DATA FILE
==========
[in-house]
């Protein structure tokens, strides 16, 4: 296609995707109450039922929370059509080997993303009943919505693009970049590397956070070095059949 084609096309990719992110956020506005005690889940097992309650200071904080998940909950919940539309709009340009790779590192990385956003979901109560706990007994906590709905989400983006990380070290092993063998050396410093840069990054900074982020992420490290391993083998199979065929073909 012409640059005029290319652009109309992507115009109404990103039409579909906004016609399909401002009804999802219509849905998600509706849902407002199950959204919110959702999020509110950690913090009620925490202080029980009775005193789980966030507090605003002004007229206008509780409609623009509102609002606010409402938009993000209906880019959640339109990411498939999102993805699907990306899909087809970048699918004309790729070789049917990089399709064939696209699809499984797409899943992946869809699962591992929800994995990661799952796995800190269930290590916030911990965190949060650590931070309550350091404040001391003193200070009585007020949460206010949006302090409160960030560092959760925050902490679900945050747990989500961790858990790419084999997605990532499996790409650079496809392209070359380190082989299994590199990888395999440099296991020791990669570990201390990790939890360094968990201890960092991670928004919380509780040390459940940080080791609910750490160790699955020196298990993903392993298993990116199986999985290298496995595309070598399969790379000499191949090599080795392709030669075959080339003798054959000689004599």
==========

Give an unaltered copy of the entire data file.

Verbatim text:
[in-house]
């Protein structure tokens, strides 16, 4: 296609995707109450039922929370059509080997993303009943919505693009970049590397956070070095059949 084609096309990719992110956020506005005690889940097992309650200071904080998940909950919940539309709009340009790779590192990385956003979901109560706990007994906590709905989400983006990380070290092993063998050396410093840069990054900074982020992420490290391993083998199979065929073909 012409640059005029290319652009109309992507115009109404990103039409579909906004016609399909401002009804999802219509849905998600509706849902407002199950959204919110959702999020509110950690913090009620925490202080029980009775005193789980966030507090605003002004007229206008509780409609623009509102609002606010409402938009993000209906880019959640339109990411498939999102993805699907990306899909087809970048699918004309790729070789049917990089399709064939696209699809499984797409899943992946869809699962591992929800994995990661799952796995800190269930290590916030911990965190949060650590931070309550350091404040001391003193200070009585007020949460206010949006302090409160960030560092959760925050902490679900945050747990989500961790858990790419084999997605990532499996790409650079496809392209070359380190082989299994590199990888395999440099296991020791990669570990201390990790939890360094968990201890960092991670928004919380509780040390459940940080080791609910750490160790699955020196298990993903392993298993990116199986999985290298496995595309070598399969790379000499191949090599080795392709030669075959080339003798054959000689004599």